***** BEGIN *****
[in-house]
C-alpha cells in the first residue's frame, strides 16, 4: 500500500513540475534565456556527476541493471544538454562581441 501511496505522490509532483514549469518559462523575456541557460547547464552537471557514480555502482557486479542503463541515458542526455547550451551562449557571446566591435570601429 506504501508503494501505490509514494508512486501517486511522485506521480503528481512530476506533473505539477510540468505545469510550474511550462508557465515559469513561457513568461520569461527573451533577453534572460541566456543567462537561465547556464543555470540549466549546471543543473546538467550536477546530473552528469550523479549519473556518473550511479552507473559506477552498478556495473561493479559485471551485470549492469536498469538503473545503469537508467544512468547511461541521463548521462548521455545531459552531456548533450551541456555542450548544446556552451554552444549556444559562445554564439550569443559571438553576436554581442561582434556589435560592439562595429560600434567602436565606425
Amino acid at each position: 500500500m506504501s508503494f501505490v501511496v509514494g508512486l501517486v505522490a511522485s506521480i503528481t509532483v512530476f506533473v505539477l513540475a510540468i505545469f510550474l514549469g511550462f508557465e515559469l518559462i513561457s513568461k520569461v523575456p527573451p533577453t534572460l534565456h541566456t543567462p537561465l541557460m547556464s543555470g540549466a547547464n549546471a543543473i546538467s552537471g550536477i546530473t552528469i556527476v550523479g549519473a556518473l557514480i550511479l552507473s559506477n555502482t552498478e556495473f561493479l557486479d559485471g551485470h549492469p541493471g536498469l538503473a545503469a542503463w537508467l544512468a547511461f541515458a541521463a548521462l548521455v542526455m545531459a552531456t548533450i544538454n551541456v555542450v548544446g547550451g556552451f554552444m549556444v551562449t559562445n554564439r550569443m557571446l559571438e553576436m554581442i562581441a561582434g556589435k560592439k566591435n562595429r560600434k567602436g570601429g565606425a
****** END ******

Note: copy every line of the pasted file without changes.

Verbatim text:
[in-house]
C-alpha cells in the first residue's frame, strides 16, 4: 500500500513540475534565456556527476541493471544538454562581441 501511496505522490509532483514549469518559462523575456541557460547547464552537471557514480555502482557486479542503463541515458542526455547550451551562449557571446566591435570601429 506504501508503494501505490509514494508512486501517486511522485506521480503528481512530476506533473505539477510540468505545469510550474511550462508557465515559469513561457513568461520569461527573451533577453534572460541566456543567462537561465547556464543555470540549466549546471543543473546538467550536477546530473552528469550523479549519473556518473550511479552507473559506477552498478556495473561493479559485471551485470549492469536498469538503473545503469537508467544512468547511461541521463548521462548521455545531459552531456548533450551541456555542450548544446556552451554552444549556444559562445554564439550569443559571438553576436554581442561582434556589435560592439562595429560600434567602436565606425
Amino acid at each position: 500500500m506504501s508503494f501505490v501511496v509514494g508512486l501517486v505522490a511522485s506521480i503528481t509532483v512530476f506533473v505539477l513540475a510540468i505545469f510550474l514549469g511550462f508557465e515559469l518559462i513561457s513568461k520569461v523575456p527573451p533577453t534572460l534565456h541566456t543567462p537561465l541557460m547556464s543555470g540549466a547547464n549546471a543543473i546538467s552537471g550536477i546530473t552528469i556527476v550523479g549519473a556518473l557514480i550511479l552507473s559506477n555502482t552498478e556495473f561493479l557486479d559485471g551485470h549492469p541493471g536498469l538503473a545503469a542503463w537508467l544512468a547511461f541515458a541521463a548521462l548521455v542526455m545531459a552531456t548533450i544538454n551541456v555542450v548544446g547550451g556552451f554552444m549556444v551562449t559562445n554564439r550569443m557571446l559571438e553576436m554581442i562581441a561582434g556589435k560592439k566591435n562595429r560600434k567602436g570601429g565606425a